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A Brief History of Forsythia

A recent post about flowers that mark old home places in the Southern Appalachians mentioned the early spring-flowering shrub forsythia. Like daffodils, forsythia blooms are golden, making bright spots in the woods where cabins and farmsteads once stood. Like daffodils, forsythia are not wildflowers, but nevertheless are tough specimens that thrive where they are planted, whether humans tend them or not.

Forsythia is an interesting shrub. It belongs to the olive family, originated in Asia, and appeared in European gardens by the mid 19th century. American hybrids were developed around the time of WWI; several species are found in this country. Although it is sometimes called “golden bell,” its most common name is the same as its latin genus name, after Scottish botanist William Forsyth (1737-1804), who was head royal gardener and a founding member of the Royal Horticultural Society.  Its branches are used to bow a Korean stringed instrument called the ajaeng.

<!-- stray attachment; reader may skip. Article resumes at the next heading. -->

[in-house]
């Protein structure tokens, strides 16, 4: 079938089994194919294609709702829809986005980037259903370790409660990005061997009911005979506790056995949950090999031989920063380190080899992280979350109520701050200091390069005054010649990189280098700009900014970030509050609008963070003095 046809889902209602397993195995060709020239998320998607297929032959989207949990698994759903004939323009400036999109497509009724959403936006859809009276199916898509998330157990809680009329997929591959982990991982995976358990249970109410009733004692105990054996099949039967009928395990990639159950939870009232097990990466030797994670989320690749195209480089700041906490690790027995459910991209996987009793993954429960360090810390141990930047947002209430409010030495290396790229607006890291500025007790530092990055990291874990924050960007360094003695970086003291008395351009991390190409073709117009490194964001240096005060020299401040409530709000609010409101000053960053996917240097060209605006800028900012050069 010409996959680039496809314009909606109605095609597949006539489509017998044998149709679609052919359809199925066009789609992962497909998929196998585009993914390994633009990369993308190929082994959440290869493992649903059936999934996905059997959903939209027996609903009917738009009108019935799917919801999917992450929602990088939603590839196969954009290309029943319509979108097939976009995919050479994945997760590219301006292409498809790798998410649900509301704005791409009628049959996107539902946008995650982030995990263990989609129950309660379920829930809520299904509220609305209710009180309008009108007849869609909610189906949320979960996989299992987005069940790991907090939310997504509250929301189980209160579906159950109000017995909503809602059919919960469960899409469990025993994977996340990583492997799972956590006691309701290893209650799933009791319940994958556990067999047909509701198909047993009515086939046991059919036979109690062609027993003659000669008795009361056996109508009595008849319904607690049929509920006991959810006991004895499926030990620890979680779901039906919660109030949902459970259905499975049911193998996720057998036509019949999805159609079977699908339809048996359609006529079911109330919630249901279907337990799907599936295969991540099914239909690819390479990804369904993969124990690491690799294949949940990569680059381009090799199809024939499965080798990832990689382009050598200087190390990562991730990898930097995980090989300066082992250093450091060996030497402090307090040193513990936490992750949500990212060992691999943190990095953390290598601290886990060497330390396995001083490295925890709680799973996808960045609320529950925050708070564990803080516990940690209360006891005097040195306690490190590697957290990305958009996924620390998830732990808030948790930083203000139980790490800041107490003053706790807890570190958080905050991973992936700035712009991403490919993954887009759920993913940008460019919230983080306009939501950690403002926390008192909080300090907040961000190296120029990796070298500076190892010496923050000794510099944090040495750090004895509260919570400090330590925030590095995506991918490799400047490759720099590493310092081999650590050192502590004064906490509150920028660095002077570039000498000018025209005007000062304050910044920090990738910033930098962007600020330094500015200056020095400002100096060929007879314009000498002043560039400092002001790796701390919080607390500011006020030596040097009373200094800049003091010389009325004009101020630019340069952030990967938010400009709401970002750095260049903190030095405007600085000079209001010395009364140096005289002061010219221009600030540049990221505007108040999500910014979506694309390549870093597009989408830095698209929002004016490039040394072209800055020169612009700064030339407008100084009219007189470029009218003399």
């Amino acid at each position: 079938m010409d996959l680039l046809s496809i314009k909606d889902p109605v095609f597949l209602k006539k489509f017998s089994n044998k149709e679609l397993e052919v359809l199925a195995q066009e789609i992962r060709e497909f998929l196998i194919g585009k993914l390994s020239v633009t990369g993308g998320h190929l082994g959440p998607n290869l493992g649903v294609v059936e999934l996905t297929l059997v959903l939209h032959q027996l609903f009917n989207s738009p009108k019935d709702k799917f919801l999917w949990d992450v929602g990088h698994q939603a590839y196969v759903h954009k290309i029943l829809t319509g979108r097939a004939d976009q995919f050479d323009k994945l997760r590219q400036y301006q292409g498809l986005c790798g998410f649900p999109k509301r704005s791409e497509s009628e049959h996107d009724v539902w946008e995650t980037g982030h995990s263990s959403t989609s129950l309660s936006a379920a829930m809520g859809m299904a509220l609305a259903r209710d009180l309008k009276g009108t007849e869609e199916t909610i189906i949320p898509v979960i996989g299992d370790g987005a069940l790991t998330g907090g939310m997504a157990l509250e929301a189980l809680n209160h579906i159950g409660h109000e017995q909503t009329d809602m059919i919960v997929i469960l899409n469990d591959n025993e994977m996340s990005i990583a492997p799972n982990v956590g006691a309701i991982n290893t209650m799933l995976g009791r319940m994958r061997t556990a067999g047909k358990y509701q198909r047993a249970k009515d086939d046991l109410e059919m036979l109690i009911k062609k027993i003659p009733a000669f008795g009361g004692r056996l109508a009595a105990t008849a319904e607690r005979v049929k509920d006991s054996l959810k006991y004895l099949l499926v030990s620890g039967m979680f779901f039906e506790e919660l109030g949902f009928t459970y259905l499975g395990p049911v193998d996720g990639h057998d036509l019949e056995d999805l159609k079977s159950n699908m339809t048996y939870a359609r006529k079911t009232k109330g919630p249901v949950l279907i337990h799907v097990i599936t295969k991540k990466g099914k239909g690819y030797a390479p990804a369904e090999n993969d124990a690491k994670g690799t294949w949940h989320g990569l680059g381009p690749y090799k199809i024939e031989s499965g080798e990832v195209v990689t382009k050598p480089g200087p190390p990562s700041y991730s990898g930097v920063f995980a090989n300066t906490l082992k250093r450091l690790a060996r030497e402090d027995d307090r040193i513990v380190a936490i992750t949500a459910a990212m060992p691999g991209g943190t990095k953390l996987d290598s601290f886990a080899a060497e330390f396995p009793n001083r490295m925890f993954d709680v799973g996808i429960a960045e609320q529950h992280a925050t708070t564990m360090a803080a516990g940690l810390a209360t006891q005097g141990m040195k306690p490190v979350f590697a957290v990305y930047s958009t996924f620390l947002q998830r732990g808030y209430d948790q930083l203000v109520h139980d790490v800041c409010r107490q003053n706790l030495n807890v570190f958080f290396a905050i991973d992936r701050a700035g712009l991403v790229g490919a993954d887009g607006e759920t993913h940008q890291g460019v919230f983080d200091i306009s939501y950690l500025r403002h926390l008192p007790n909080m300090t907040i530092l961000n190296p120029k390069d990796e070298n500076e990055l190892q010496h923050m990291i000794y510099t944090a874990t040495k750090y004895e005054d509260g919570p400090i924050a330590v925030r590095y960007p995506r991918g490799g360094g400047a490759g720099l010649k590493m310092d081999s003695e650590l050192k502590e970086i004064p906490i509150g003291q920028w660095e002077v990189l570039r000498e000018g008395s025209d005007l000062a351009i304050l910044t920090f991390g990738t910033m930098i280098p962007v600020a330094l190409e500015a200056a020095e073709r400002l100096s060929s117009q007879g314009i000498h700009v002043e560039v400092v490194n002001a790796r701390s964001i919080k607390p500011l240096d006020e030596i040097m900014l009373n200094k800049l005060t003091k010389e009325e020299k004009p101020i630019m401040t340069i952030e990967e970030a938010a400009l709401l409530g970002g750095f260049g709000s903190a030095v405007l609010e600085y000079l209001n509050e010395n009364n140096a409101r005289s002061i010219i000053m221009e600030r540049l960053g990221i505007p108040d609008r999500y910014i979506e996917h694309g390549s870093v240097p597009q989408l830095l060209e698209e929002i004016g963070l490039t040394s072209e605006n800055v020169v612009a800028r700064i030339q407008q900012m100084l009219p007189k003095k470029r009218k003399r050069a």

Forsythia flowers bloom well before its green foliage appears, and the blossoms withstand snow and freezing temperatures without damage, unlike the tender leaves. Propagation is easy, too—cuttings taken from a parent plant have been known to root and grow after simply being stuck in the ground. All of which makes it the perfect low-maintenance, ornamental dooryard plant for a mountain cabin in the woods.

Photo copyright James G. Howes

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